Muslims in Indonesia and Malaysia have gathered in large groups to usher in the Eid al-Fitr festival, which marks the end of the holy fasting month of Ramadan, relieved to be able to celebrate freely after the lifting of most COVID-19 restrictions that had curtailed previous celebrations.
In Indonesia, the world’s most populous Muslim-majority country, hundreds of worshippers turned up for morning prayers on Saturday at the historic port of Sunda Kelapa in North Jakarta to mark the end of Ramadan.
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“I’m very happy that we’re free (of COVID curbs) now,” Laila, 35, who goes by one name like many Indonesians, told the Reuters news agency.
Another worshipper, 30-year-old Adit Chandra, said: “I hope it gets better from here on, and that we can gather together with our families after the last three years of not being able to go back to our hometown.”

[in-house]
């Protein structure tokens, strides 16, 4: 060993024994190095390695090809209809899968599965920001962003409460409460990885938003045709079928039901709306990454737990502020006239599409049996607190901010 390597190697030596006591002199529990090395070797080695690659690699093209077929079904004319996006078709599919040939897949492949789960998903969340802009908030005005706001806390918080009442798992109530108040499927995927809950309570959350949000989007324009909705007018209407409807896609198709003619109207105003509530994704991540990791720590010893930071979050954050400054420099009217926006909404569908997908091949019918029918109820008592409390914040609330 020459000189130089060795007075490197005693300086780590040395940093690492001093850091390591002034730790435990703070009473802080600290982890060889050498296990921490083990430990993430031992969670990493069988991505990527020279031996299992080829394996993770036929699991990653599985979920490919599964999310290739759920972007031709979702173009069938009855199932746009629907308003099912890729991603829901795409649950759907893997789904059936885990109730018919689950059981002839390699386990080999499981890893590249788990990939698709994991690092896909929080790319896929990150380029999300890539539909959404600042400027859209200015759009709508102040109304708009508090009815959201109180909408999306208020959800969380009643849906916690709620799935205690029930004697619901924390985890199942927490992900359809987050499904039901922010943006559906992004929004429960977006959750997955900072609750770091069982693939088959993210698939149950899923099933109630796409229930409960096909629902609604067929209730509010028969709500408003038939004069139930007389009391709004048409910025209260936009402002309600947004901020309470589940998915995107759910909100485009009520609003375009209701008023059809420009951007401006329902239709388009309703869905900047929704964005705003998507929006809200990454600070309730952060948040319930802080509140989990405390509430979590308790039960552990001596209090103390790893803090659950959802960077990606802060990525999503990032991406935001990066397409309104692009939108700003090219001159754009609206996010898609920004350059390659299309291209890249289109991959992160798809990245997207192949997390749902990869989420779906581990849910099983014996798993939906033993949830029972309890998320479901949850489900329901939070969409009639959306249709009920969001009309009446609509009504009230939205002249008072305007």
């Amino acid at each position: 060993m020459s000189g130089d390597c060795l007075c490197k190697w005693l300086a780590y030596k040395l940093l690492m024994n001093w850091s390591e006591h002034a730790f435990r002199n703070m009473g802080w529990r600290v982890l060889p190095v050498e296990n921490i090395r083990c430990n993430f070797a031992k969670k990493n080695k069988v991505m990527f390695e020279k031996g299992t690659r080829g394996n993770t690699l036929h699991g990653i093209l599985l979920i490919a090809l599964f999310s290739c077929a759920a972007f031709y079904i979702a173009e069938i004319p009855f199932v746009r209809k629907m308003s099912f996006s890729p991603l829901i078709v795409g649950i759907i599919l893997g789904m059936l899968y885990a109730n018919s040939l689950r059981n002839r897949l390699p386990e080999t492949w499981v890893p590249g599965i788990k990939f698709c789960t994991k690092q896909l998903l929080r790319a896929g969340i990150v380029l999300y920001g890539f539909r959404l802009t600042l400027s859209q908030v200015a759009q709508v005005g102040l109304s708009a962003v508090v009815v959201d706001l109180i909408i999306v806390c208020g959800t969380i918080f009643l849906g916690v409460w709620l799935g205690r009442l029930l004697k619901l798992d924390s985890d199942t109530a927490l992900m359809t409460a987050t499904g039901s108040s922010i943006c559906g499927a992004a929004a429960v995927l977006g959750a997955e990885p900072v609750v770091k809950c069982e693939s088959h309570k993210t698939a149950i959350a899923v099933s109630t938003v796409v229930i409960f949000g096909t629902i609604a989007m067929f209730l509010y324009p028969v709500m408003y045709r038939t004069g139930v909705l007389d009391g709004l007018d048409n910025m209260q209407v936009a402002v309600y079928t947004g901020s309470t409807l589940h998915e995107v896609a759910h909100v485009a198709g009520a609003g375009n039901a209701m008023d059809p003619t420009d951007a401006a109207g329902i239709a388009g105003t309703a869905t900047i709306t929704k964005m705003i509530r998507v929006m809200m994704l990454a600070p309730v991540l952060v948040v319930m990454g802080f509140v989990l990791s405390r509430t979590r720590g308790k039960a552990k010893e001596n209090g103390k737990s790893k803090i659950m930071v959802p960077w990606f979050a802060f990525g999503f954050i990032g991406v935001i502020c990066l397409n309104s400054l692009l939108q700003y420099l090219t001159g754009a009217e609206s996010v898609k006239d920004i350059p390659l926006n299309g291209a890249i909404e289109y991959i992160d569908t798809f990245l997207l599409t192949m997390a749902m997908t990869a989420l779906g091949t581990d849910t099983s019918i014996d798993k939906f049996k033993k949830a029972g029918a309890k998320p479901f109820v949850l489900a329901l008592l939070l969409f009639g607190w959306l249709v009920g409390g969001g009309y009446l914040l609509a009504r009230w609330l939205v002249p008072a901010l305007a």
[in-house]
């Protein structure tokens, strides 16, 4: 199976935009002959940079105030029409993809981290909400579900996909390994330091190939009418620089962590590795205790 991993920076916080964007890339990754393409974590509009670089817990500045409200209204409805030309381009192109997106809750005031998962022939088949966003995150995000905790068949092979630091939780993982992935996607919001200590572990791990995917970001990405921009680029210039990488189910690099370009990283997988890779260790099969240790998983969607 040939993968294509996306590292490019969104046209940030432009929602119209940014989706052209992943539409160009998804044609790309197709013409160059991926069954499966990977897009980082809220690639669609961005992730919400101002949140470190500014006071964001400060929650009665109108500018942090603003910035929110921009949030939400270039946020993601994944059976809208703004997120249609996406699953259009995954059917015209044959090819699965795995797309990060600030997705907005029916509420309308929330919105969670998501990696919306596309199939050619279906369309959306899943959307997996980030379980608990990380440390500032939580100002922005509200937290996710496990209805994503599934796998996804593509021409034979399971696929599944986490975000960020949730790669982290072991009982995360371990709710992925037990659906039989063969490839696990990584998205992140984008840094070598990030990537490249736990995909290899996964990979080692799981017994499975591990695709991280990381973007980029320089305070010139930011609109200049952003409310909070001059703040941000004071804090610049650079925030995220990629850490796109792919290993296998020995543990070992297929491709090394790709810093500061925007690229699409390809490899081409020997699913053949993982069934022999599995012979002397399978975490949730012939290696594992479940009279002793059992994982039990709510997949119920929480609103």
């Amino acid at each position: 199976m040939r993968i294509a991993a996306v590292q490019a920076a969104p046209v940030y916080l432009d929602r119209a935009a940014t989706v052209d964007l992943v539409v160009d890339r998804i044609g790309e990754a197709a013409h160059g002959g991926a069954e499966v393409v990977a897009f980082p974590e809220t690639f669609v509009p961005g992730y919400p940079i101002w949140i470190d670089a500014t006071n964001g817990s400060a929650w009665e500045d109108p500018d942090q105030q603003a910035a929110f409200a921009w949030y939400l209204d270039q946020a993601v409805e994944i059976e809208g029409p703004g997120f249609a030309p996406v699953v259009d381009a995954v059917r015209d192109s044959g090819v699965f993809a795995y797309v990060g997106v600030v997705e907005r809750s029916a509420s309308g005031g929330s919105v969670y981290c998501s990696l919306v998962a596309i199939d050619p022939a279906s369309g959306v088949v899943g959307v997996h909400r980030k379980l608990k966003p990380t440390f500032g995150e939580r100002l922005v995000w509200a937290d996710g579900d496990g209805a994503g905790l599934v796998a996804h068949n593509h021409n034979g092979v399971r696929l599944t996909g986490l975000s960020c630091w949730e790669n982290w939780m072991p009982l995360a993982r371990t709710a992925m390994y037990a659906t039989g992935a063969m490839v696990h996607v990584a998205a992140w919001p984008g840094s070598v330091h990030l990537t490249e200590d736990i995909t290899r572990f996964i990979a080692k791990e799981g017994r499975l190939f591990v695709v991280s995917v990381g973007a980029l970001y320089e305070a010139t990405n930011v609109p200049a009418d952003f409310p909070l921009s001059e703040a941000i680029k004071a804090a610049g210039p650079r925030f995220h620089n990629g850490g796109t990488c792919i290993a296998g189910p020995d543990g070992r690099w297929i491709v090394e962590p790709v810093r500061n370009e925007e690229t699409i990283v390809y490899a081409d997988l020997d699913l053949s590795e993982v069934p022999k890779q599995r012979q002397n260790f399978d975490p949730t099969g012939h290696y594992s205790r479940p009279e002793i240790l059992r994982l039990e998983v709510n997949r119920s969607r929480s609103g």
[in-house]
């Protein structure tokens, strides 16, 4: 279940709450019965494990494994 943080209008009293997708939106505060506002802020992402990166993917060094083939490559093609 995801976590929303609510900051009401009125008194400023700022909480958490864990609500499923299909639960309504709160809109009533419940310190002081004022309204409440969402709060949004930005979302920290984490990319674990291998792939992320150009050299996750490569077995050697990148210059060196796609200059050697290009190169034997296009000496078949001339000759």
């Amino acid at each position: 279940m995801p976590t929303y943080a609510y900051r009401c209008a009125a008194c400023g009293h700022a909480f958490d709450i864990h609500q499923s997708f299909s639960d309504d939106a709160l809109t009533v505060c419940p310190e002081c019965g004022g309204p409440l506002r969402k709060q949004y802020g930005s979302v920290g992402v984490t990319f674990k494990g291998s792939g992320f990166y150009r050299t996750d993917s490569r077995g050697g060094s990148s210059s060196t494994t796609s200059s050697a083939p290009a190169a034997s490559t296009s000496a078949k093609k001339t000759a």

Chandra is among the more than 120 million Indonesians – nearly half the country’s population – who plan to travel from major urban centres to their hometowns for Eid al-Fitr. The figure represents about 44 percent more than the number of people who travelled during celebrations last year, the government said.
In neighbouring Malaysia, devotees also celebrated with families.
“We can visit the extended family, and do so without suspicious feelings … during the pandemic we were cautious,” said Khairul Soryati, a 39-year-old resident of the capital, Kuala Lumpur.
Muhd Nur Afham, 31, who works in Singapore said he could finally celebrate with family in Malaysia this year after not being able to travel during the pandemic.
“I’m grateful … last time we only met through video call,” he said.
Authorities in both countries have, however, urged the public to remain cautious amid reports of rising COVID cases.